Friday, August 21, 2009

Does Anyone Actually Like the Dentist?

I had to visit the Dentist yesterday to have a *small* cavity filled. While this is a pretty routine, not-a-big-deal procedure, I still managed to have a panic attack during the first few minutes of the drilling. Here is what I think happened.

I am a pretty nervous person in general, but when it comes to medical tests, I can be...well lets just say sensitive. Most procedures make me nervous. From having blood drawn to sitting through an MRI, I just can't ever seem to be fully relaxed, or even a little relaxed for that matter. I usually manage to get through my nervousness because I know these tests/procedures are to help me and I get through them one way or another. And when they are over I almost always say "there was really nothing to be nervous about!"

Besides by-annual routine cleanings, I don't have a lot of experience with dental work. I did have my wisdom teeth pulled several years ago and I have only had a cavity filled one other time. So, at least I knew what to expect when having a cavity filled, but of course I was still rather nervous. To make things easier for everyone, I requested the "laughing gas." I though if I could be placed in a more relaxed state, I could relax and the Dentist would have an easier time.

This was problem #1. As the gas started to kick in, I felt like I was weightless. Is this normal? I asked myself. Because I really felt like I was going to pass out. Maybe the Dentist was giving me too much? Maybe I was going to have some sort of negative reaction? I could tell my heart beat slowed down, what if my heart stopped? As all these thoughts raced through my head, I was now more nervous about the side effects of the gas, opposed to procedure it self. I shared these thoughts with the Dentist. He adjusted the dose, stating I was probably just getting too much in my system at once. I starting feeling better. Until problem #2: the rubber dam.

The Dentist explained that they would be using a rubber dam during the procedure. I was pretty sure the devise was used with my previous cavity, so when they asked me if I had a problem with that, I simply stated no. As they started to connect the devise to my mouth, however, I quickly realized I was definitely NOT familiar with this devise. Oh well, what could be the big deal anyway?

With the rubber dam in place, Novocaine shots taking affect, and the laughing gas in my system, the dentist began drilling. At first I found myself in a very relaxed state and then something in my mind just started to panic. I felt the instant need to rip the rubber dam off my face. It was constricting and I suddenly felt like I couldn't breath. Then I realize I couldn't speak to the dentist with this thing on my mouth. More panic set in, not only about having this thing on my face that I couldn't get off, and not only about feeling like I couldn't breath, but I was back to thinking about the gas: what if I had a reaction to the gas and I couldn't tell the Dentist there was a problem? And how do I tell him all of these fears I am having at this moment? Then I felt like I was spinning. I raised my hand and the Dentist stopped. I'm guessing he could sense something was wrong and he asked me if I could breath and swallow. I said yes to both. At that point the assistant took my hand and said everything was fine. The procedure would be quick and it would be over before I knew it. They also cut me off of the gas, which I guess was for the best.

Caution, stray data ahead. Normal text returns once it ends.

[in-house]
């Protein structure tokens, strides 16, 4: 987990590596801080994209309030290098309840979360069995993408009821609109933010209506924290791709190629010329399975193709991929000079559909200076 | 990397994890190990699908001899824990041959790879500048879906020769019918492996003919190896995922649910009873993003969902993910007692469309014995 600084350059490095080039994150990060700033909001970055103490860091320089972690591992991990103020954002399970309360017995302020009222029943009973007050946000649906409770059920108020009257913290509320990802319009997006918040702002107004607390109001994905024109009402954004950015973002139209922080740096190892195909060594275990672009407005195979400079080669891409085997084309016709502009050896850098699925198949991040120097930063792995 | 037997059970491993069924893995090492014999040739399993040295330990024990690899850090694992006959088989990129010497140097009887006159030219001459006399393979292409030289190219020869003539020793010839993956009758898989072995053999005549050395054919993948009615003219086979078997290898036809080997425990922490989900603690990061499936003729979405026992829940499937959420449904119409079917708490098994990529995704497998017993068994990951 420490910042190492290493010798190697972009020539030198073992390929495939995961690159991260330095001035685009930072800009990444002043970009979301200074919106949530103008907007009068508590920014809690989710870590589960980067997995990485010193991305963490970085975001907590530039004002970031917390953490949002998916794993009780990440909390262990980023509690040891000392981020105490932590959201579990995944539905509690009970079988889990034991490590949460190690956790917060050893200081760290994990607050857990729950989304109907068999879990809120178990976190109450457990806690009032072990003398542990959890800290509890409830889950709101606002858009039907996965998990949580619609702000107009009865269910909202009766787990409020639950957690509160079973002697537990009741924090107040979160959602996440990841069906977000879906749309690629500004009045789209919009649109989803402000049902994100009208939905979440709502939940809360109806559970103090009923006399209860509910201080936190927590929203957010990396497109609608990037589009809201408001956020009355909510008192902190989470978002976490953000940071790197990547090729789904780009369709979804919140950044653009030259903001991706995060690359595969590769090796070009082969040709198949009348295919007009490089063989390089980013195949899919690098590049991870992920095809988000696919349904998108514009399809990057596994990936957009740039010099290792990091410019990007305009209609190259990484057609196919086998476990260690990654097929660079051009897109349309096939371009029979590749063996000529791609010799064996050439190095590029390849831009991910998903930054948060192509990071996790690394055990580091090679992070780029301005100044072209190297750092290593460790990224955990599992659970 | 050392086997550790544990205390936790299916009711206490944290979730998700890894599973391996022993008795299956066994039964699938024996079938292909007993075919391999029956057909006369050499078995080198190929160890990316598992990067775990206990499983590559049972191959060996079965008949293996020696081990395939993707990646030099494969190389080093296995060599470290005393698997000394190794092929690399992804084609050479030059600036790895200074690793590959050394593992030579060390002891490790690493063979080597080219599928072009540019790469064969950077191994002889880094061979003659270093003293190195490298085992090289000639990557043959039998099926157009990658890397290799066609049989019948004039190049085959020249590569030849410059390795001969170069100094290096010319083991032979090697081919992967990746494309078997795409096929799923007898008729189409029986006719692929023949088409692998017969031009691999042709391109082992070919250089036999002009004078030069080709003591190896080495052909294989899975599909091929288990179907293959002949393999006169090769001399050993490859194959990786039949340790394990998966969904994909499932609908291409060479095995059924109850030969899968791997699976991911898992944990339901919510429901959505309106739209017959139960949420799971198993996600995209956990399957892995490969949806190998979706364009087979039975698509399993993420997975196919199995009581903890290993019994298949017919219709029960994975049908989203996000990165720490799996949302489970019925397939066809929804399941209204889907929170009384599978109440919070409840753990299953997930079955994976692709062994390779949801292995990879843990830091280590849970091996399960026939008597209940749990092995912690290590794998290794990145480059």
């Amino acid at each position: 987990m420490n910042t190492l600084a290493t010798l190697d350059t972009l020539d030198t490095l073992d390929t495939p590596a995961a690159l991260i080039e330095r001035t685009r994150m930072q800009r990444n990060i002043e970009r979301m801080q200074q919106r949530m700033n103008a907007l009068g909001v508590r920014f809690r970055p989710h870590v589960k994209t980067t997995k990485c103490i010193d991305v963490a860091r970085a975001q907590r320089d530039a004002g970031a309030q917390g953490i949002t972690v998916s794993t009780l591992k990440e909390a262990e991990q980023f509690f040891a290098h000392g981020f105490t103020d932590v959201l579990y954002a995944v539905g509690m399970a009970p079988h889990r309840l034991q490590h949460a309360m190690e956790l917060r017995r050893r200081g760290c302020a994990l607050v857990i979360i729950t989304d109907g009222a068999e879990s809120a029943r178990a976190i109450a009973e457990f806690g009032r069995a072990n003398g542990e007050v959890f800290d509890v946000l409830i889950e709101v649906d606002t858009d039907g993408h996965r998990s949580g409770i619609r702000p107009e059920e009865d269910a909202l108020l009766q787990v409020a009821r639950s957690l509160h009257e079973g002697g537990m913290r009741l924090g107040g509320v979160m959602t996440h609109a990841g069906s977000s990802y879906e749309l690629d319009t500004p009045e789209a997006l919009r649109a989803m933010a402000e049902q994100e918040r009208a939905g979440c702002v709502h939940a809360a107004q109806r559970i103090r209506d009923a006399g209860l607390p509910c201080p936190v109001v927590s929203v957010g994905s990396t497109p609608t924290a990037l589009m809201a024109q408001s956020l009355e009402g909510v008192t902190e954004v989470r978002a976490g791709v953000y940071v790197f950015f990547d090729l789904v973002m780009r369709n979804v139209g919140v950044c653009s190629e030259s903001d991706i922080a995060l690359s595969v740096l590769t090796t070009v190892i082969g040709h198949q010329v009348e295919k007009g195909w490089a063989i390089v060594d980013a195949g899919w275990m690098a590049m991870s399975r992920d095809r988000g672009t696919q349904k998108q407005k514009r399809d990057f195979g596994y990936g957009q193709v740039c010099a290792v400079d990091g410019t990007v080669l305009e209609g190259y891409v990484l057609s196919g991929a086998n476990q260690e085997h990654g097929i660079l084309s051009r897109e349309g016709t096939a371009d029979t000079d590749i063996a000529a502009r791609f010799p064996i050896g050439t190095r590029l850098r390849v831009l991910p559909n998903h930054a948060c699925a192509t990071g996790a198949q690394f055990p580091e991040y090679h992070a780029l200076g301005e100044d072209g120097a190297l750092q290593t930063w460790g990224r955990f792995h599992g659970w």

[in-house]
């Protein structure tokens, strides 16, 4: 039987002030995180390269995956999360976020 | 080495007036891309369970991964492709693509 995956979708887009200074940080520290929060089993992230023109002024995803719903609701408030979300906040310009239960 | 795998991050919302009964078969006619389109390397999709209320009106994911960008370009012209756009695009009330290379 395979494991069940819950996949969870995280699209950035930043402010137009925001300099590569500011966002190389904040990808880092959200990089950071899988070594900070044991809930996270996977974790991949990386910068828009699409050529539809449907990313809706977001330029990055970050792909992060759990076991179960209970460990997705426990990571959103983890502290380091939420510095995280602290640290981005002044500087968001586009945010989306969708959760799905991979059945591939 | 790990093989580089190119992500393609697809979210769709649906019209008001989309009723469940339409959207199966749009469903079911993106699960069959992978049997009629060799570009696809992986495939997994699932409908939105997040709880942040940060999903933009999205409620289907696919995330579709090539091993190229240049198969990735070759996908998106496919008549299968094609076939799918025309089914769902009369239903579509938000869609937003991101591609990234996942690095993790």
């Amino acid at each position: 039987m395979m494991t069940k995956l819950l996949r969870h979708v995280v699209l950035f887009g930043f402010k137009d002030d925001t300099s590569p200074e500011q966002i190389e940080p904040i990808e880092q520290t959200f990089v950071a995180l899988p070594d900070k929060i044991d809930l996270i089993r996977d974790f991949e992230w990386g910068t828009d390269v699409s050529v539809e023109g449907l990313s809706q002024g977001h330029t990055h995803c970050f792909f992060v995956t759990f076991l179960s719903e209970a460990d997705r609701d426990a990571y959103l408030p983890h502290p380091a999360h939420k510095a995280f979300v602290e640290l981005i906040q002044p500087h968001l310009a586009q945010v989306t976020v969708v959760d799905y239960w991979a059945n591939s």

Having the assistant talking to me really helped. It helped me calm down. I just closed my eyes and it really was over rather quickly. It didn't hurt, I was fine. All that and it was all really no big deal. I wish I could train myself to realize these things are no big deal BEFORE the procedure, but the nervousness is involuntary. It's like trying to stop your heart beat, you just can't control it.

1 comment:

  1. Kids dentists are trained to handle the wide range of issues associated with kids' dental health. They also know when to refer you to a different type of specialist such as an orthodontist to correct an overbite or an oral surgeon for jaw realignment.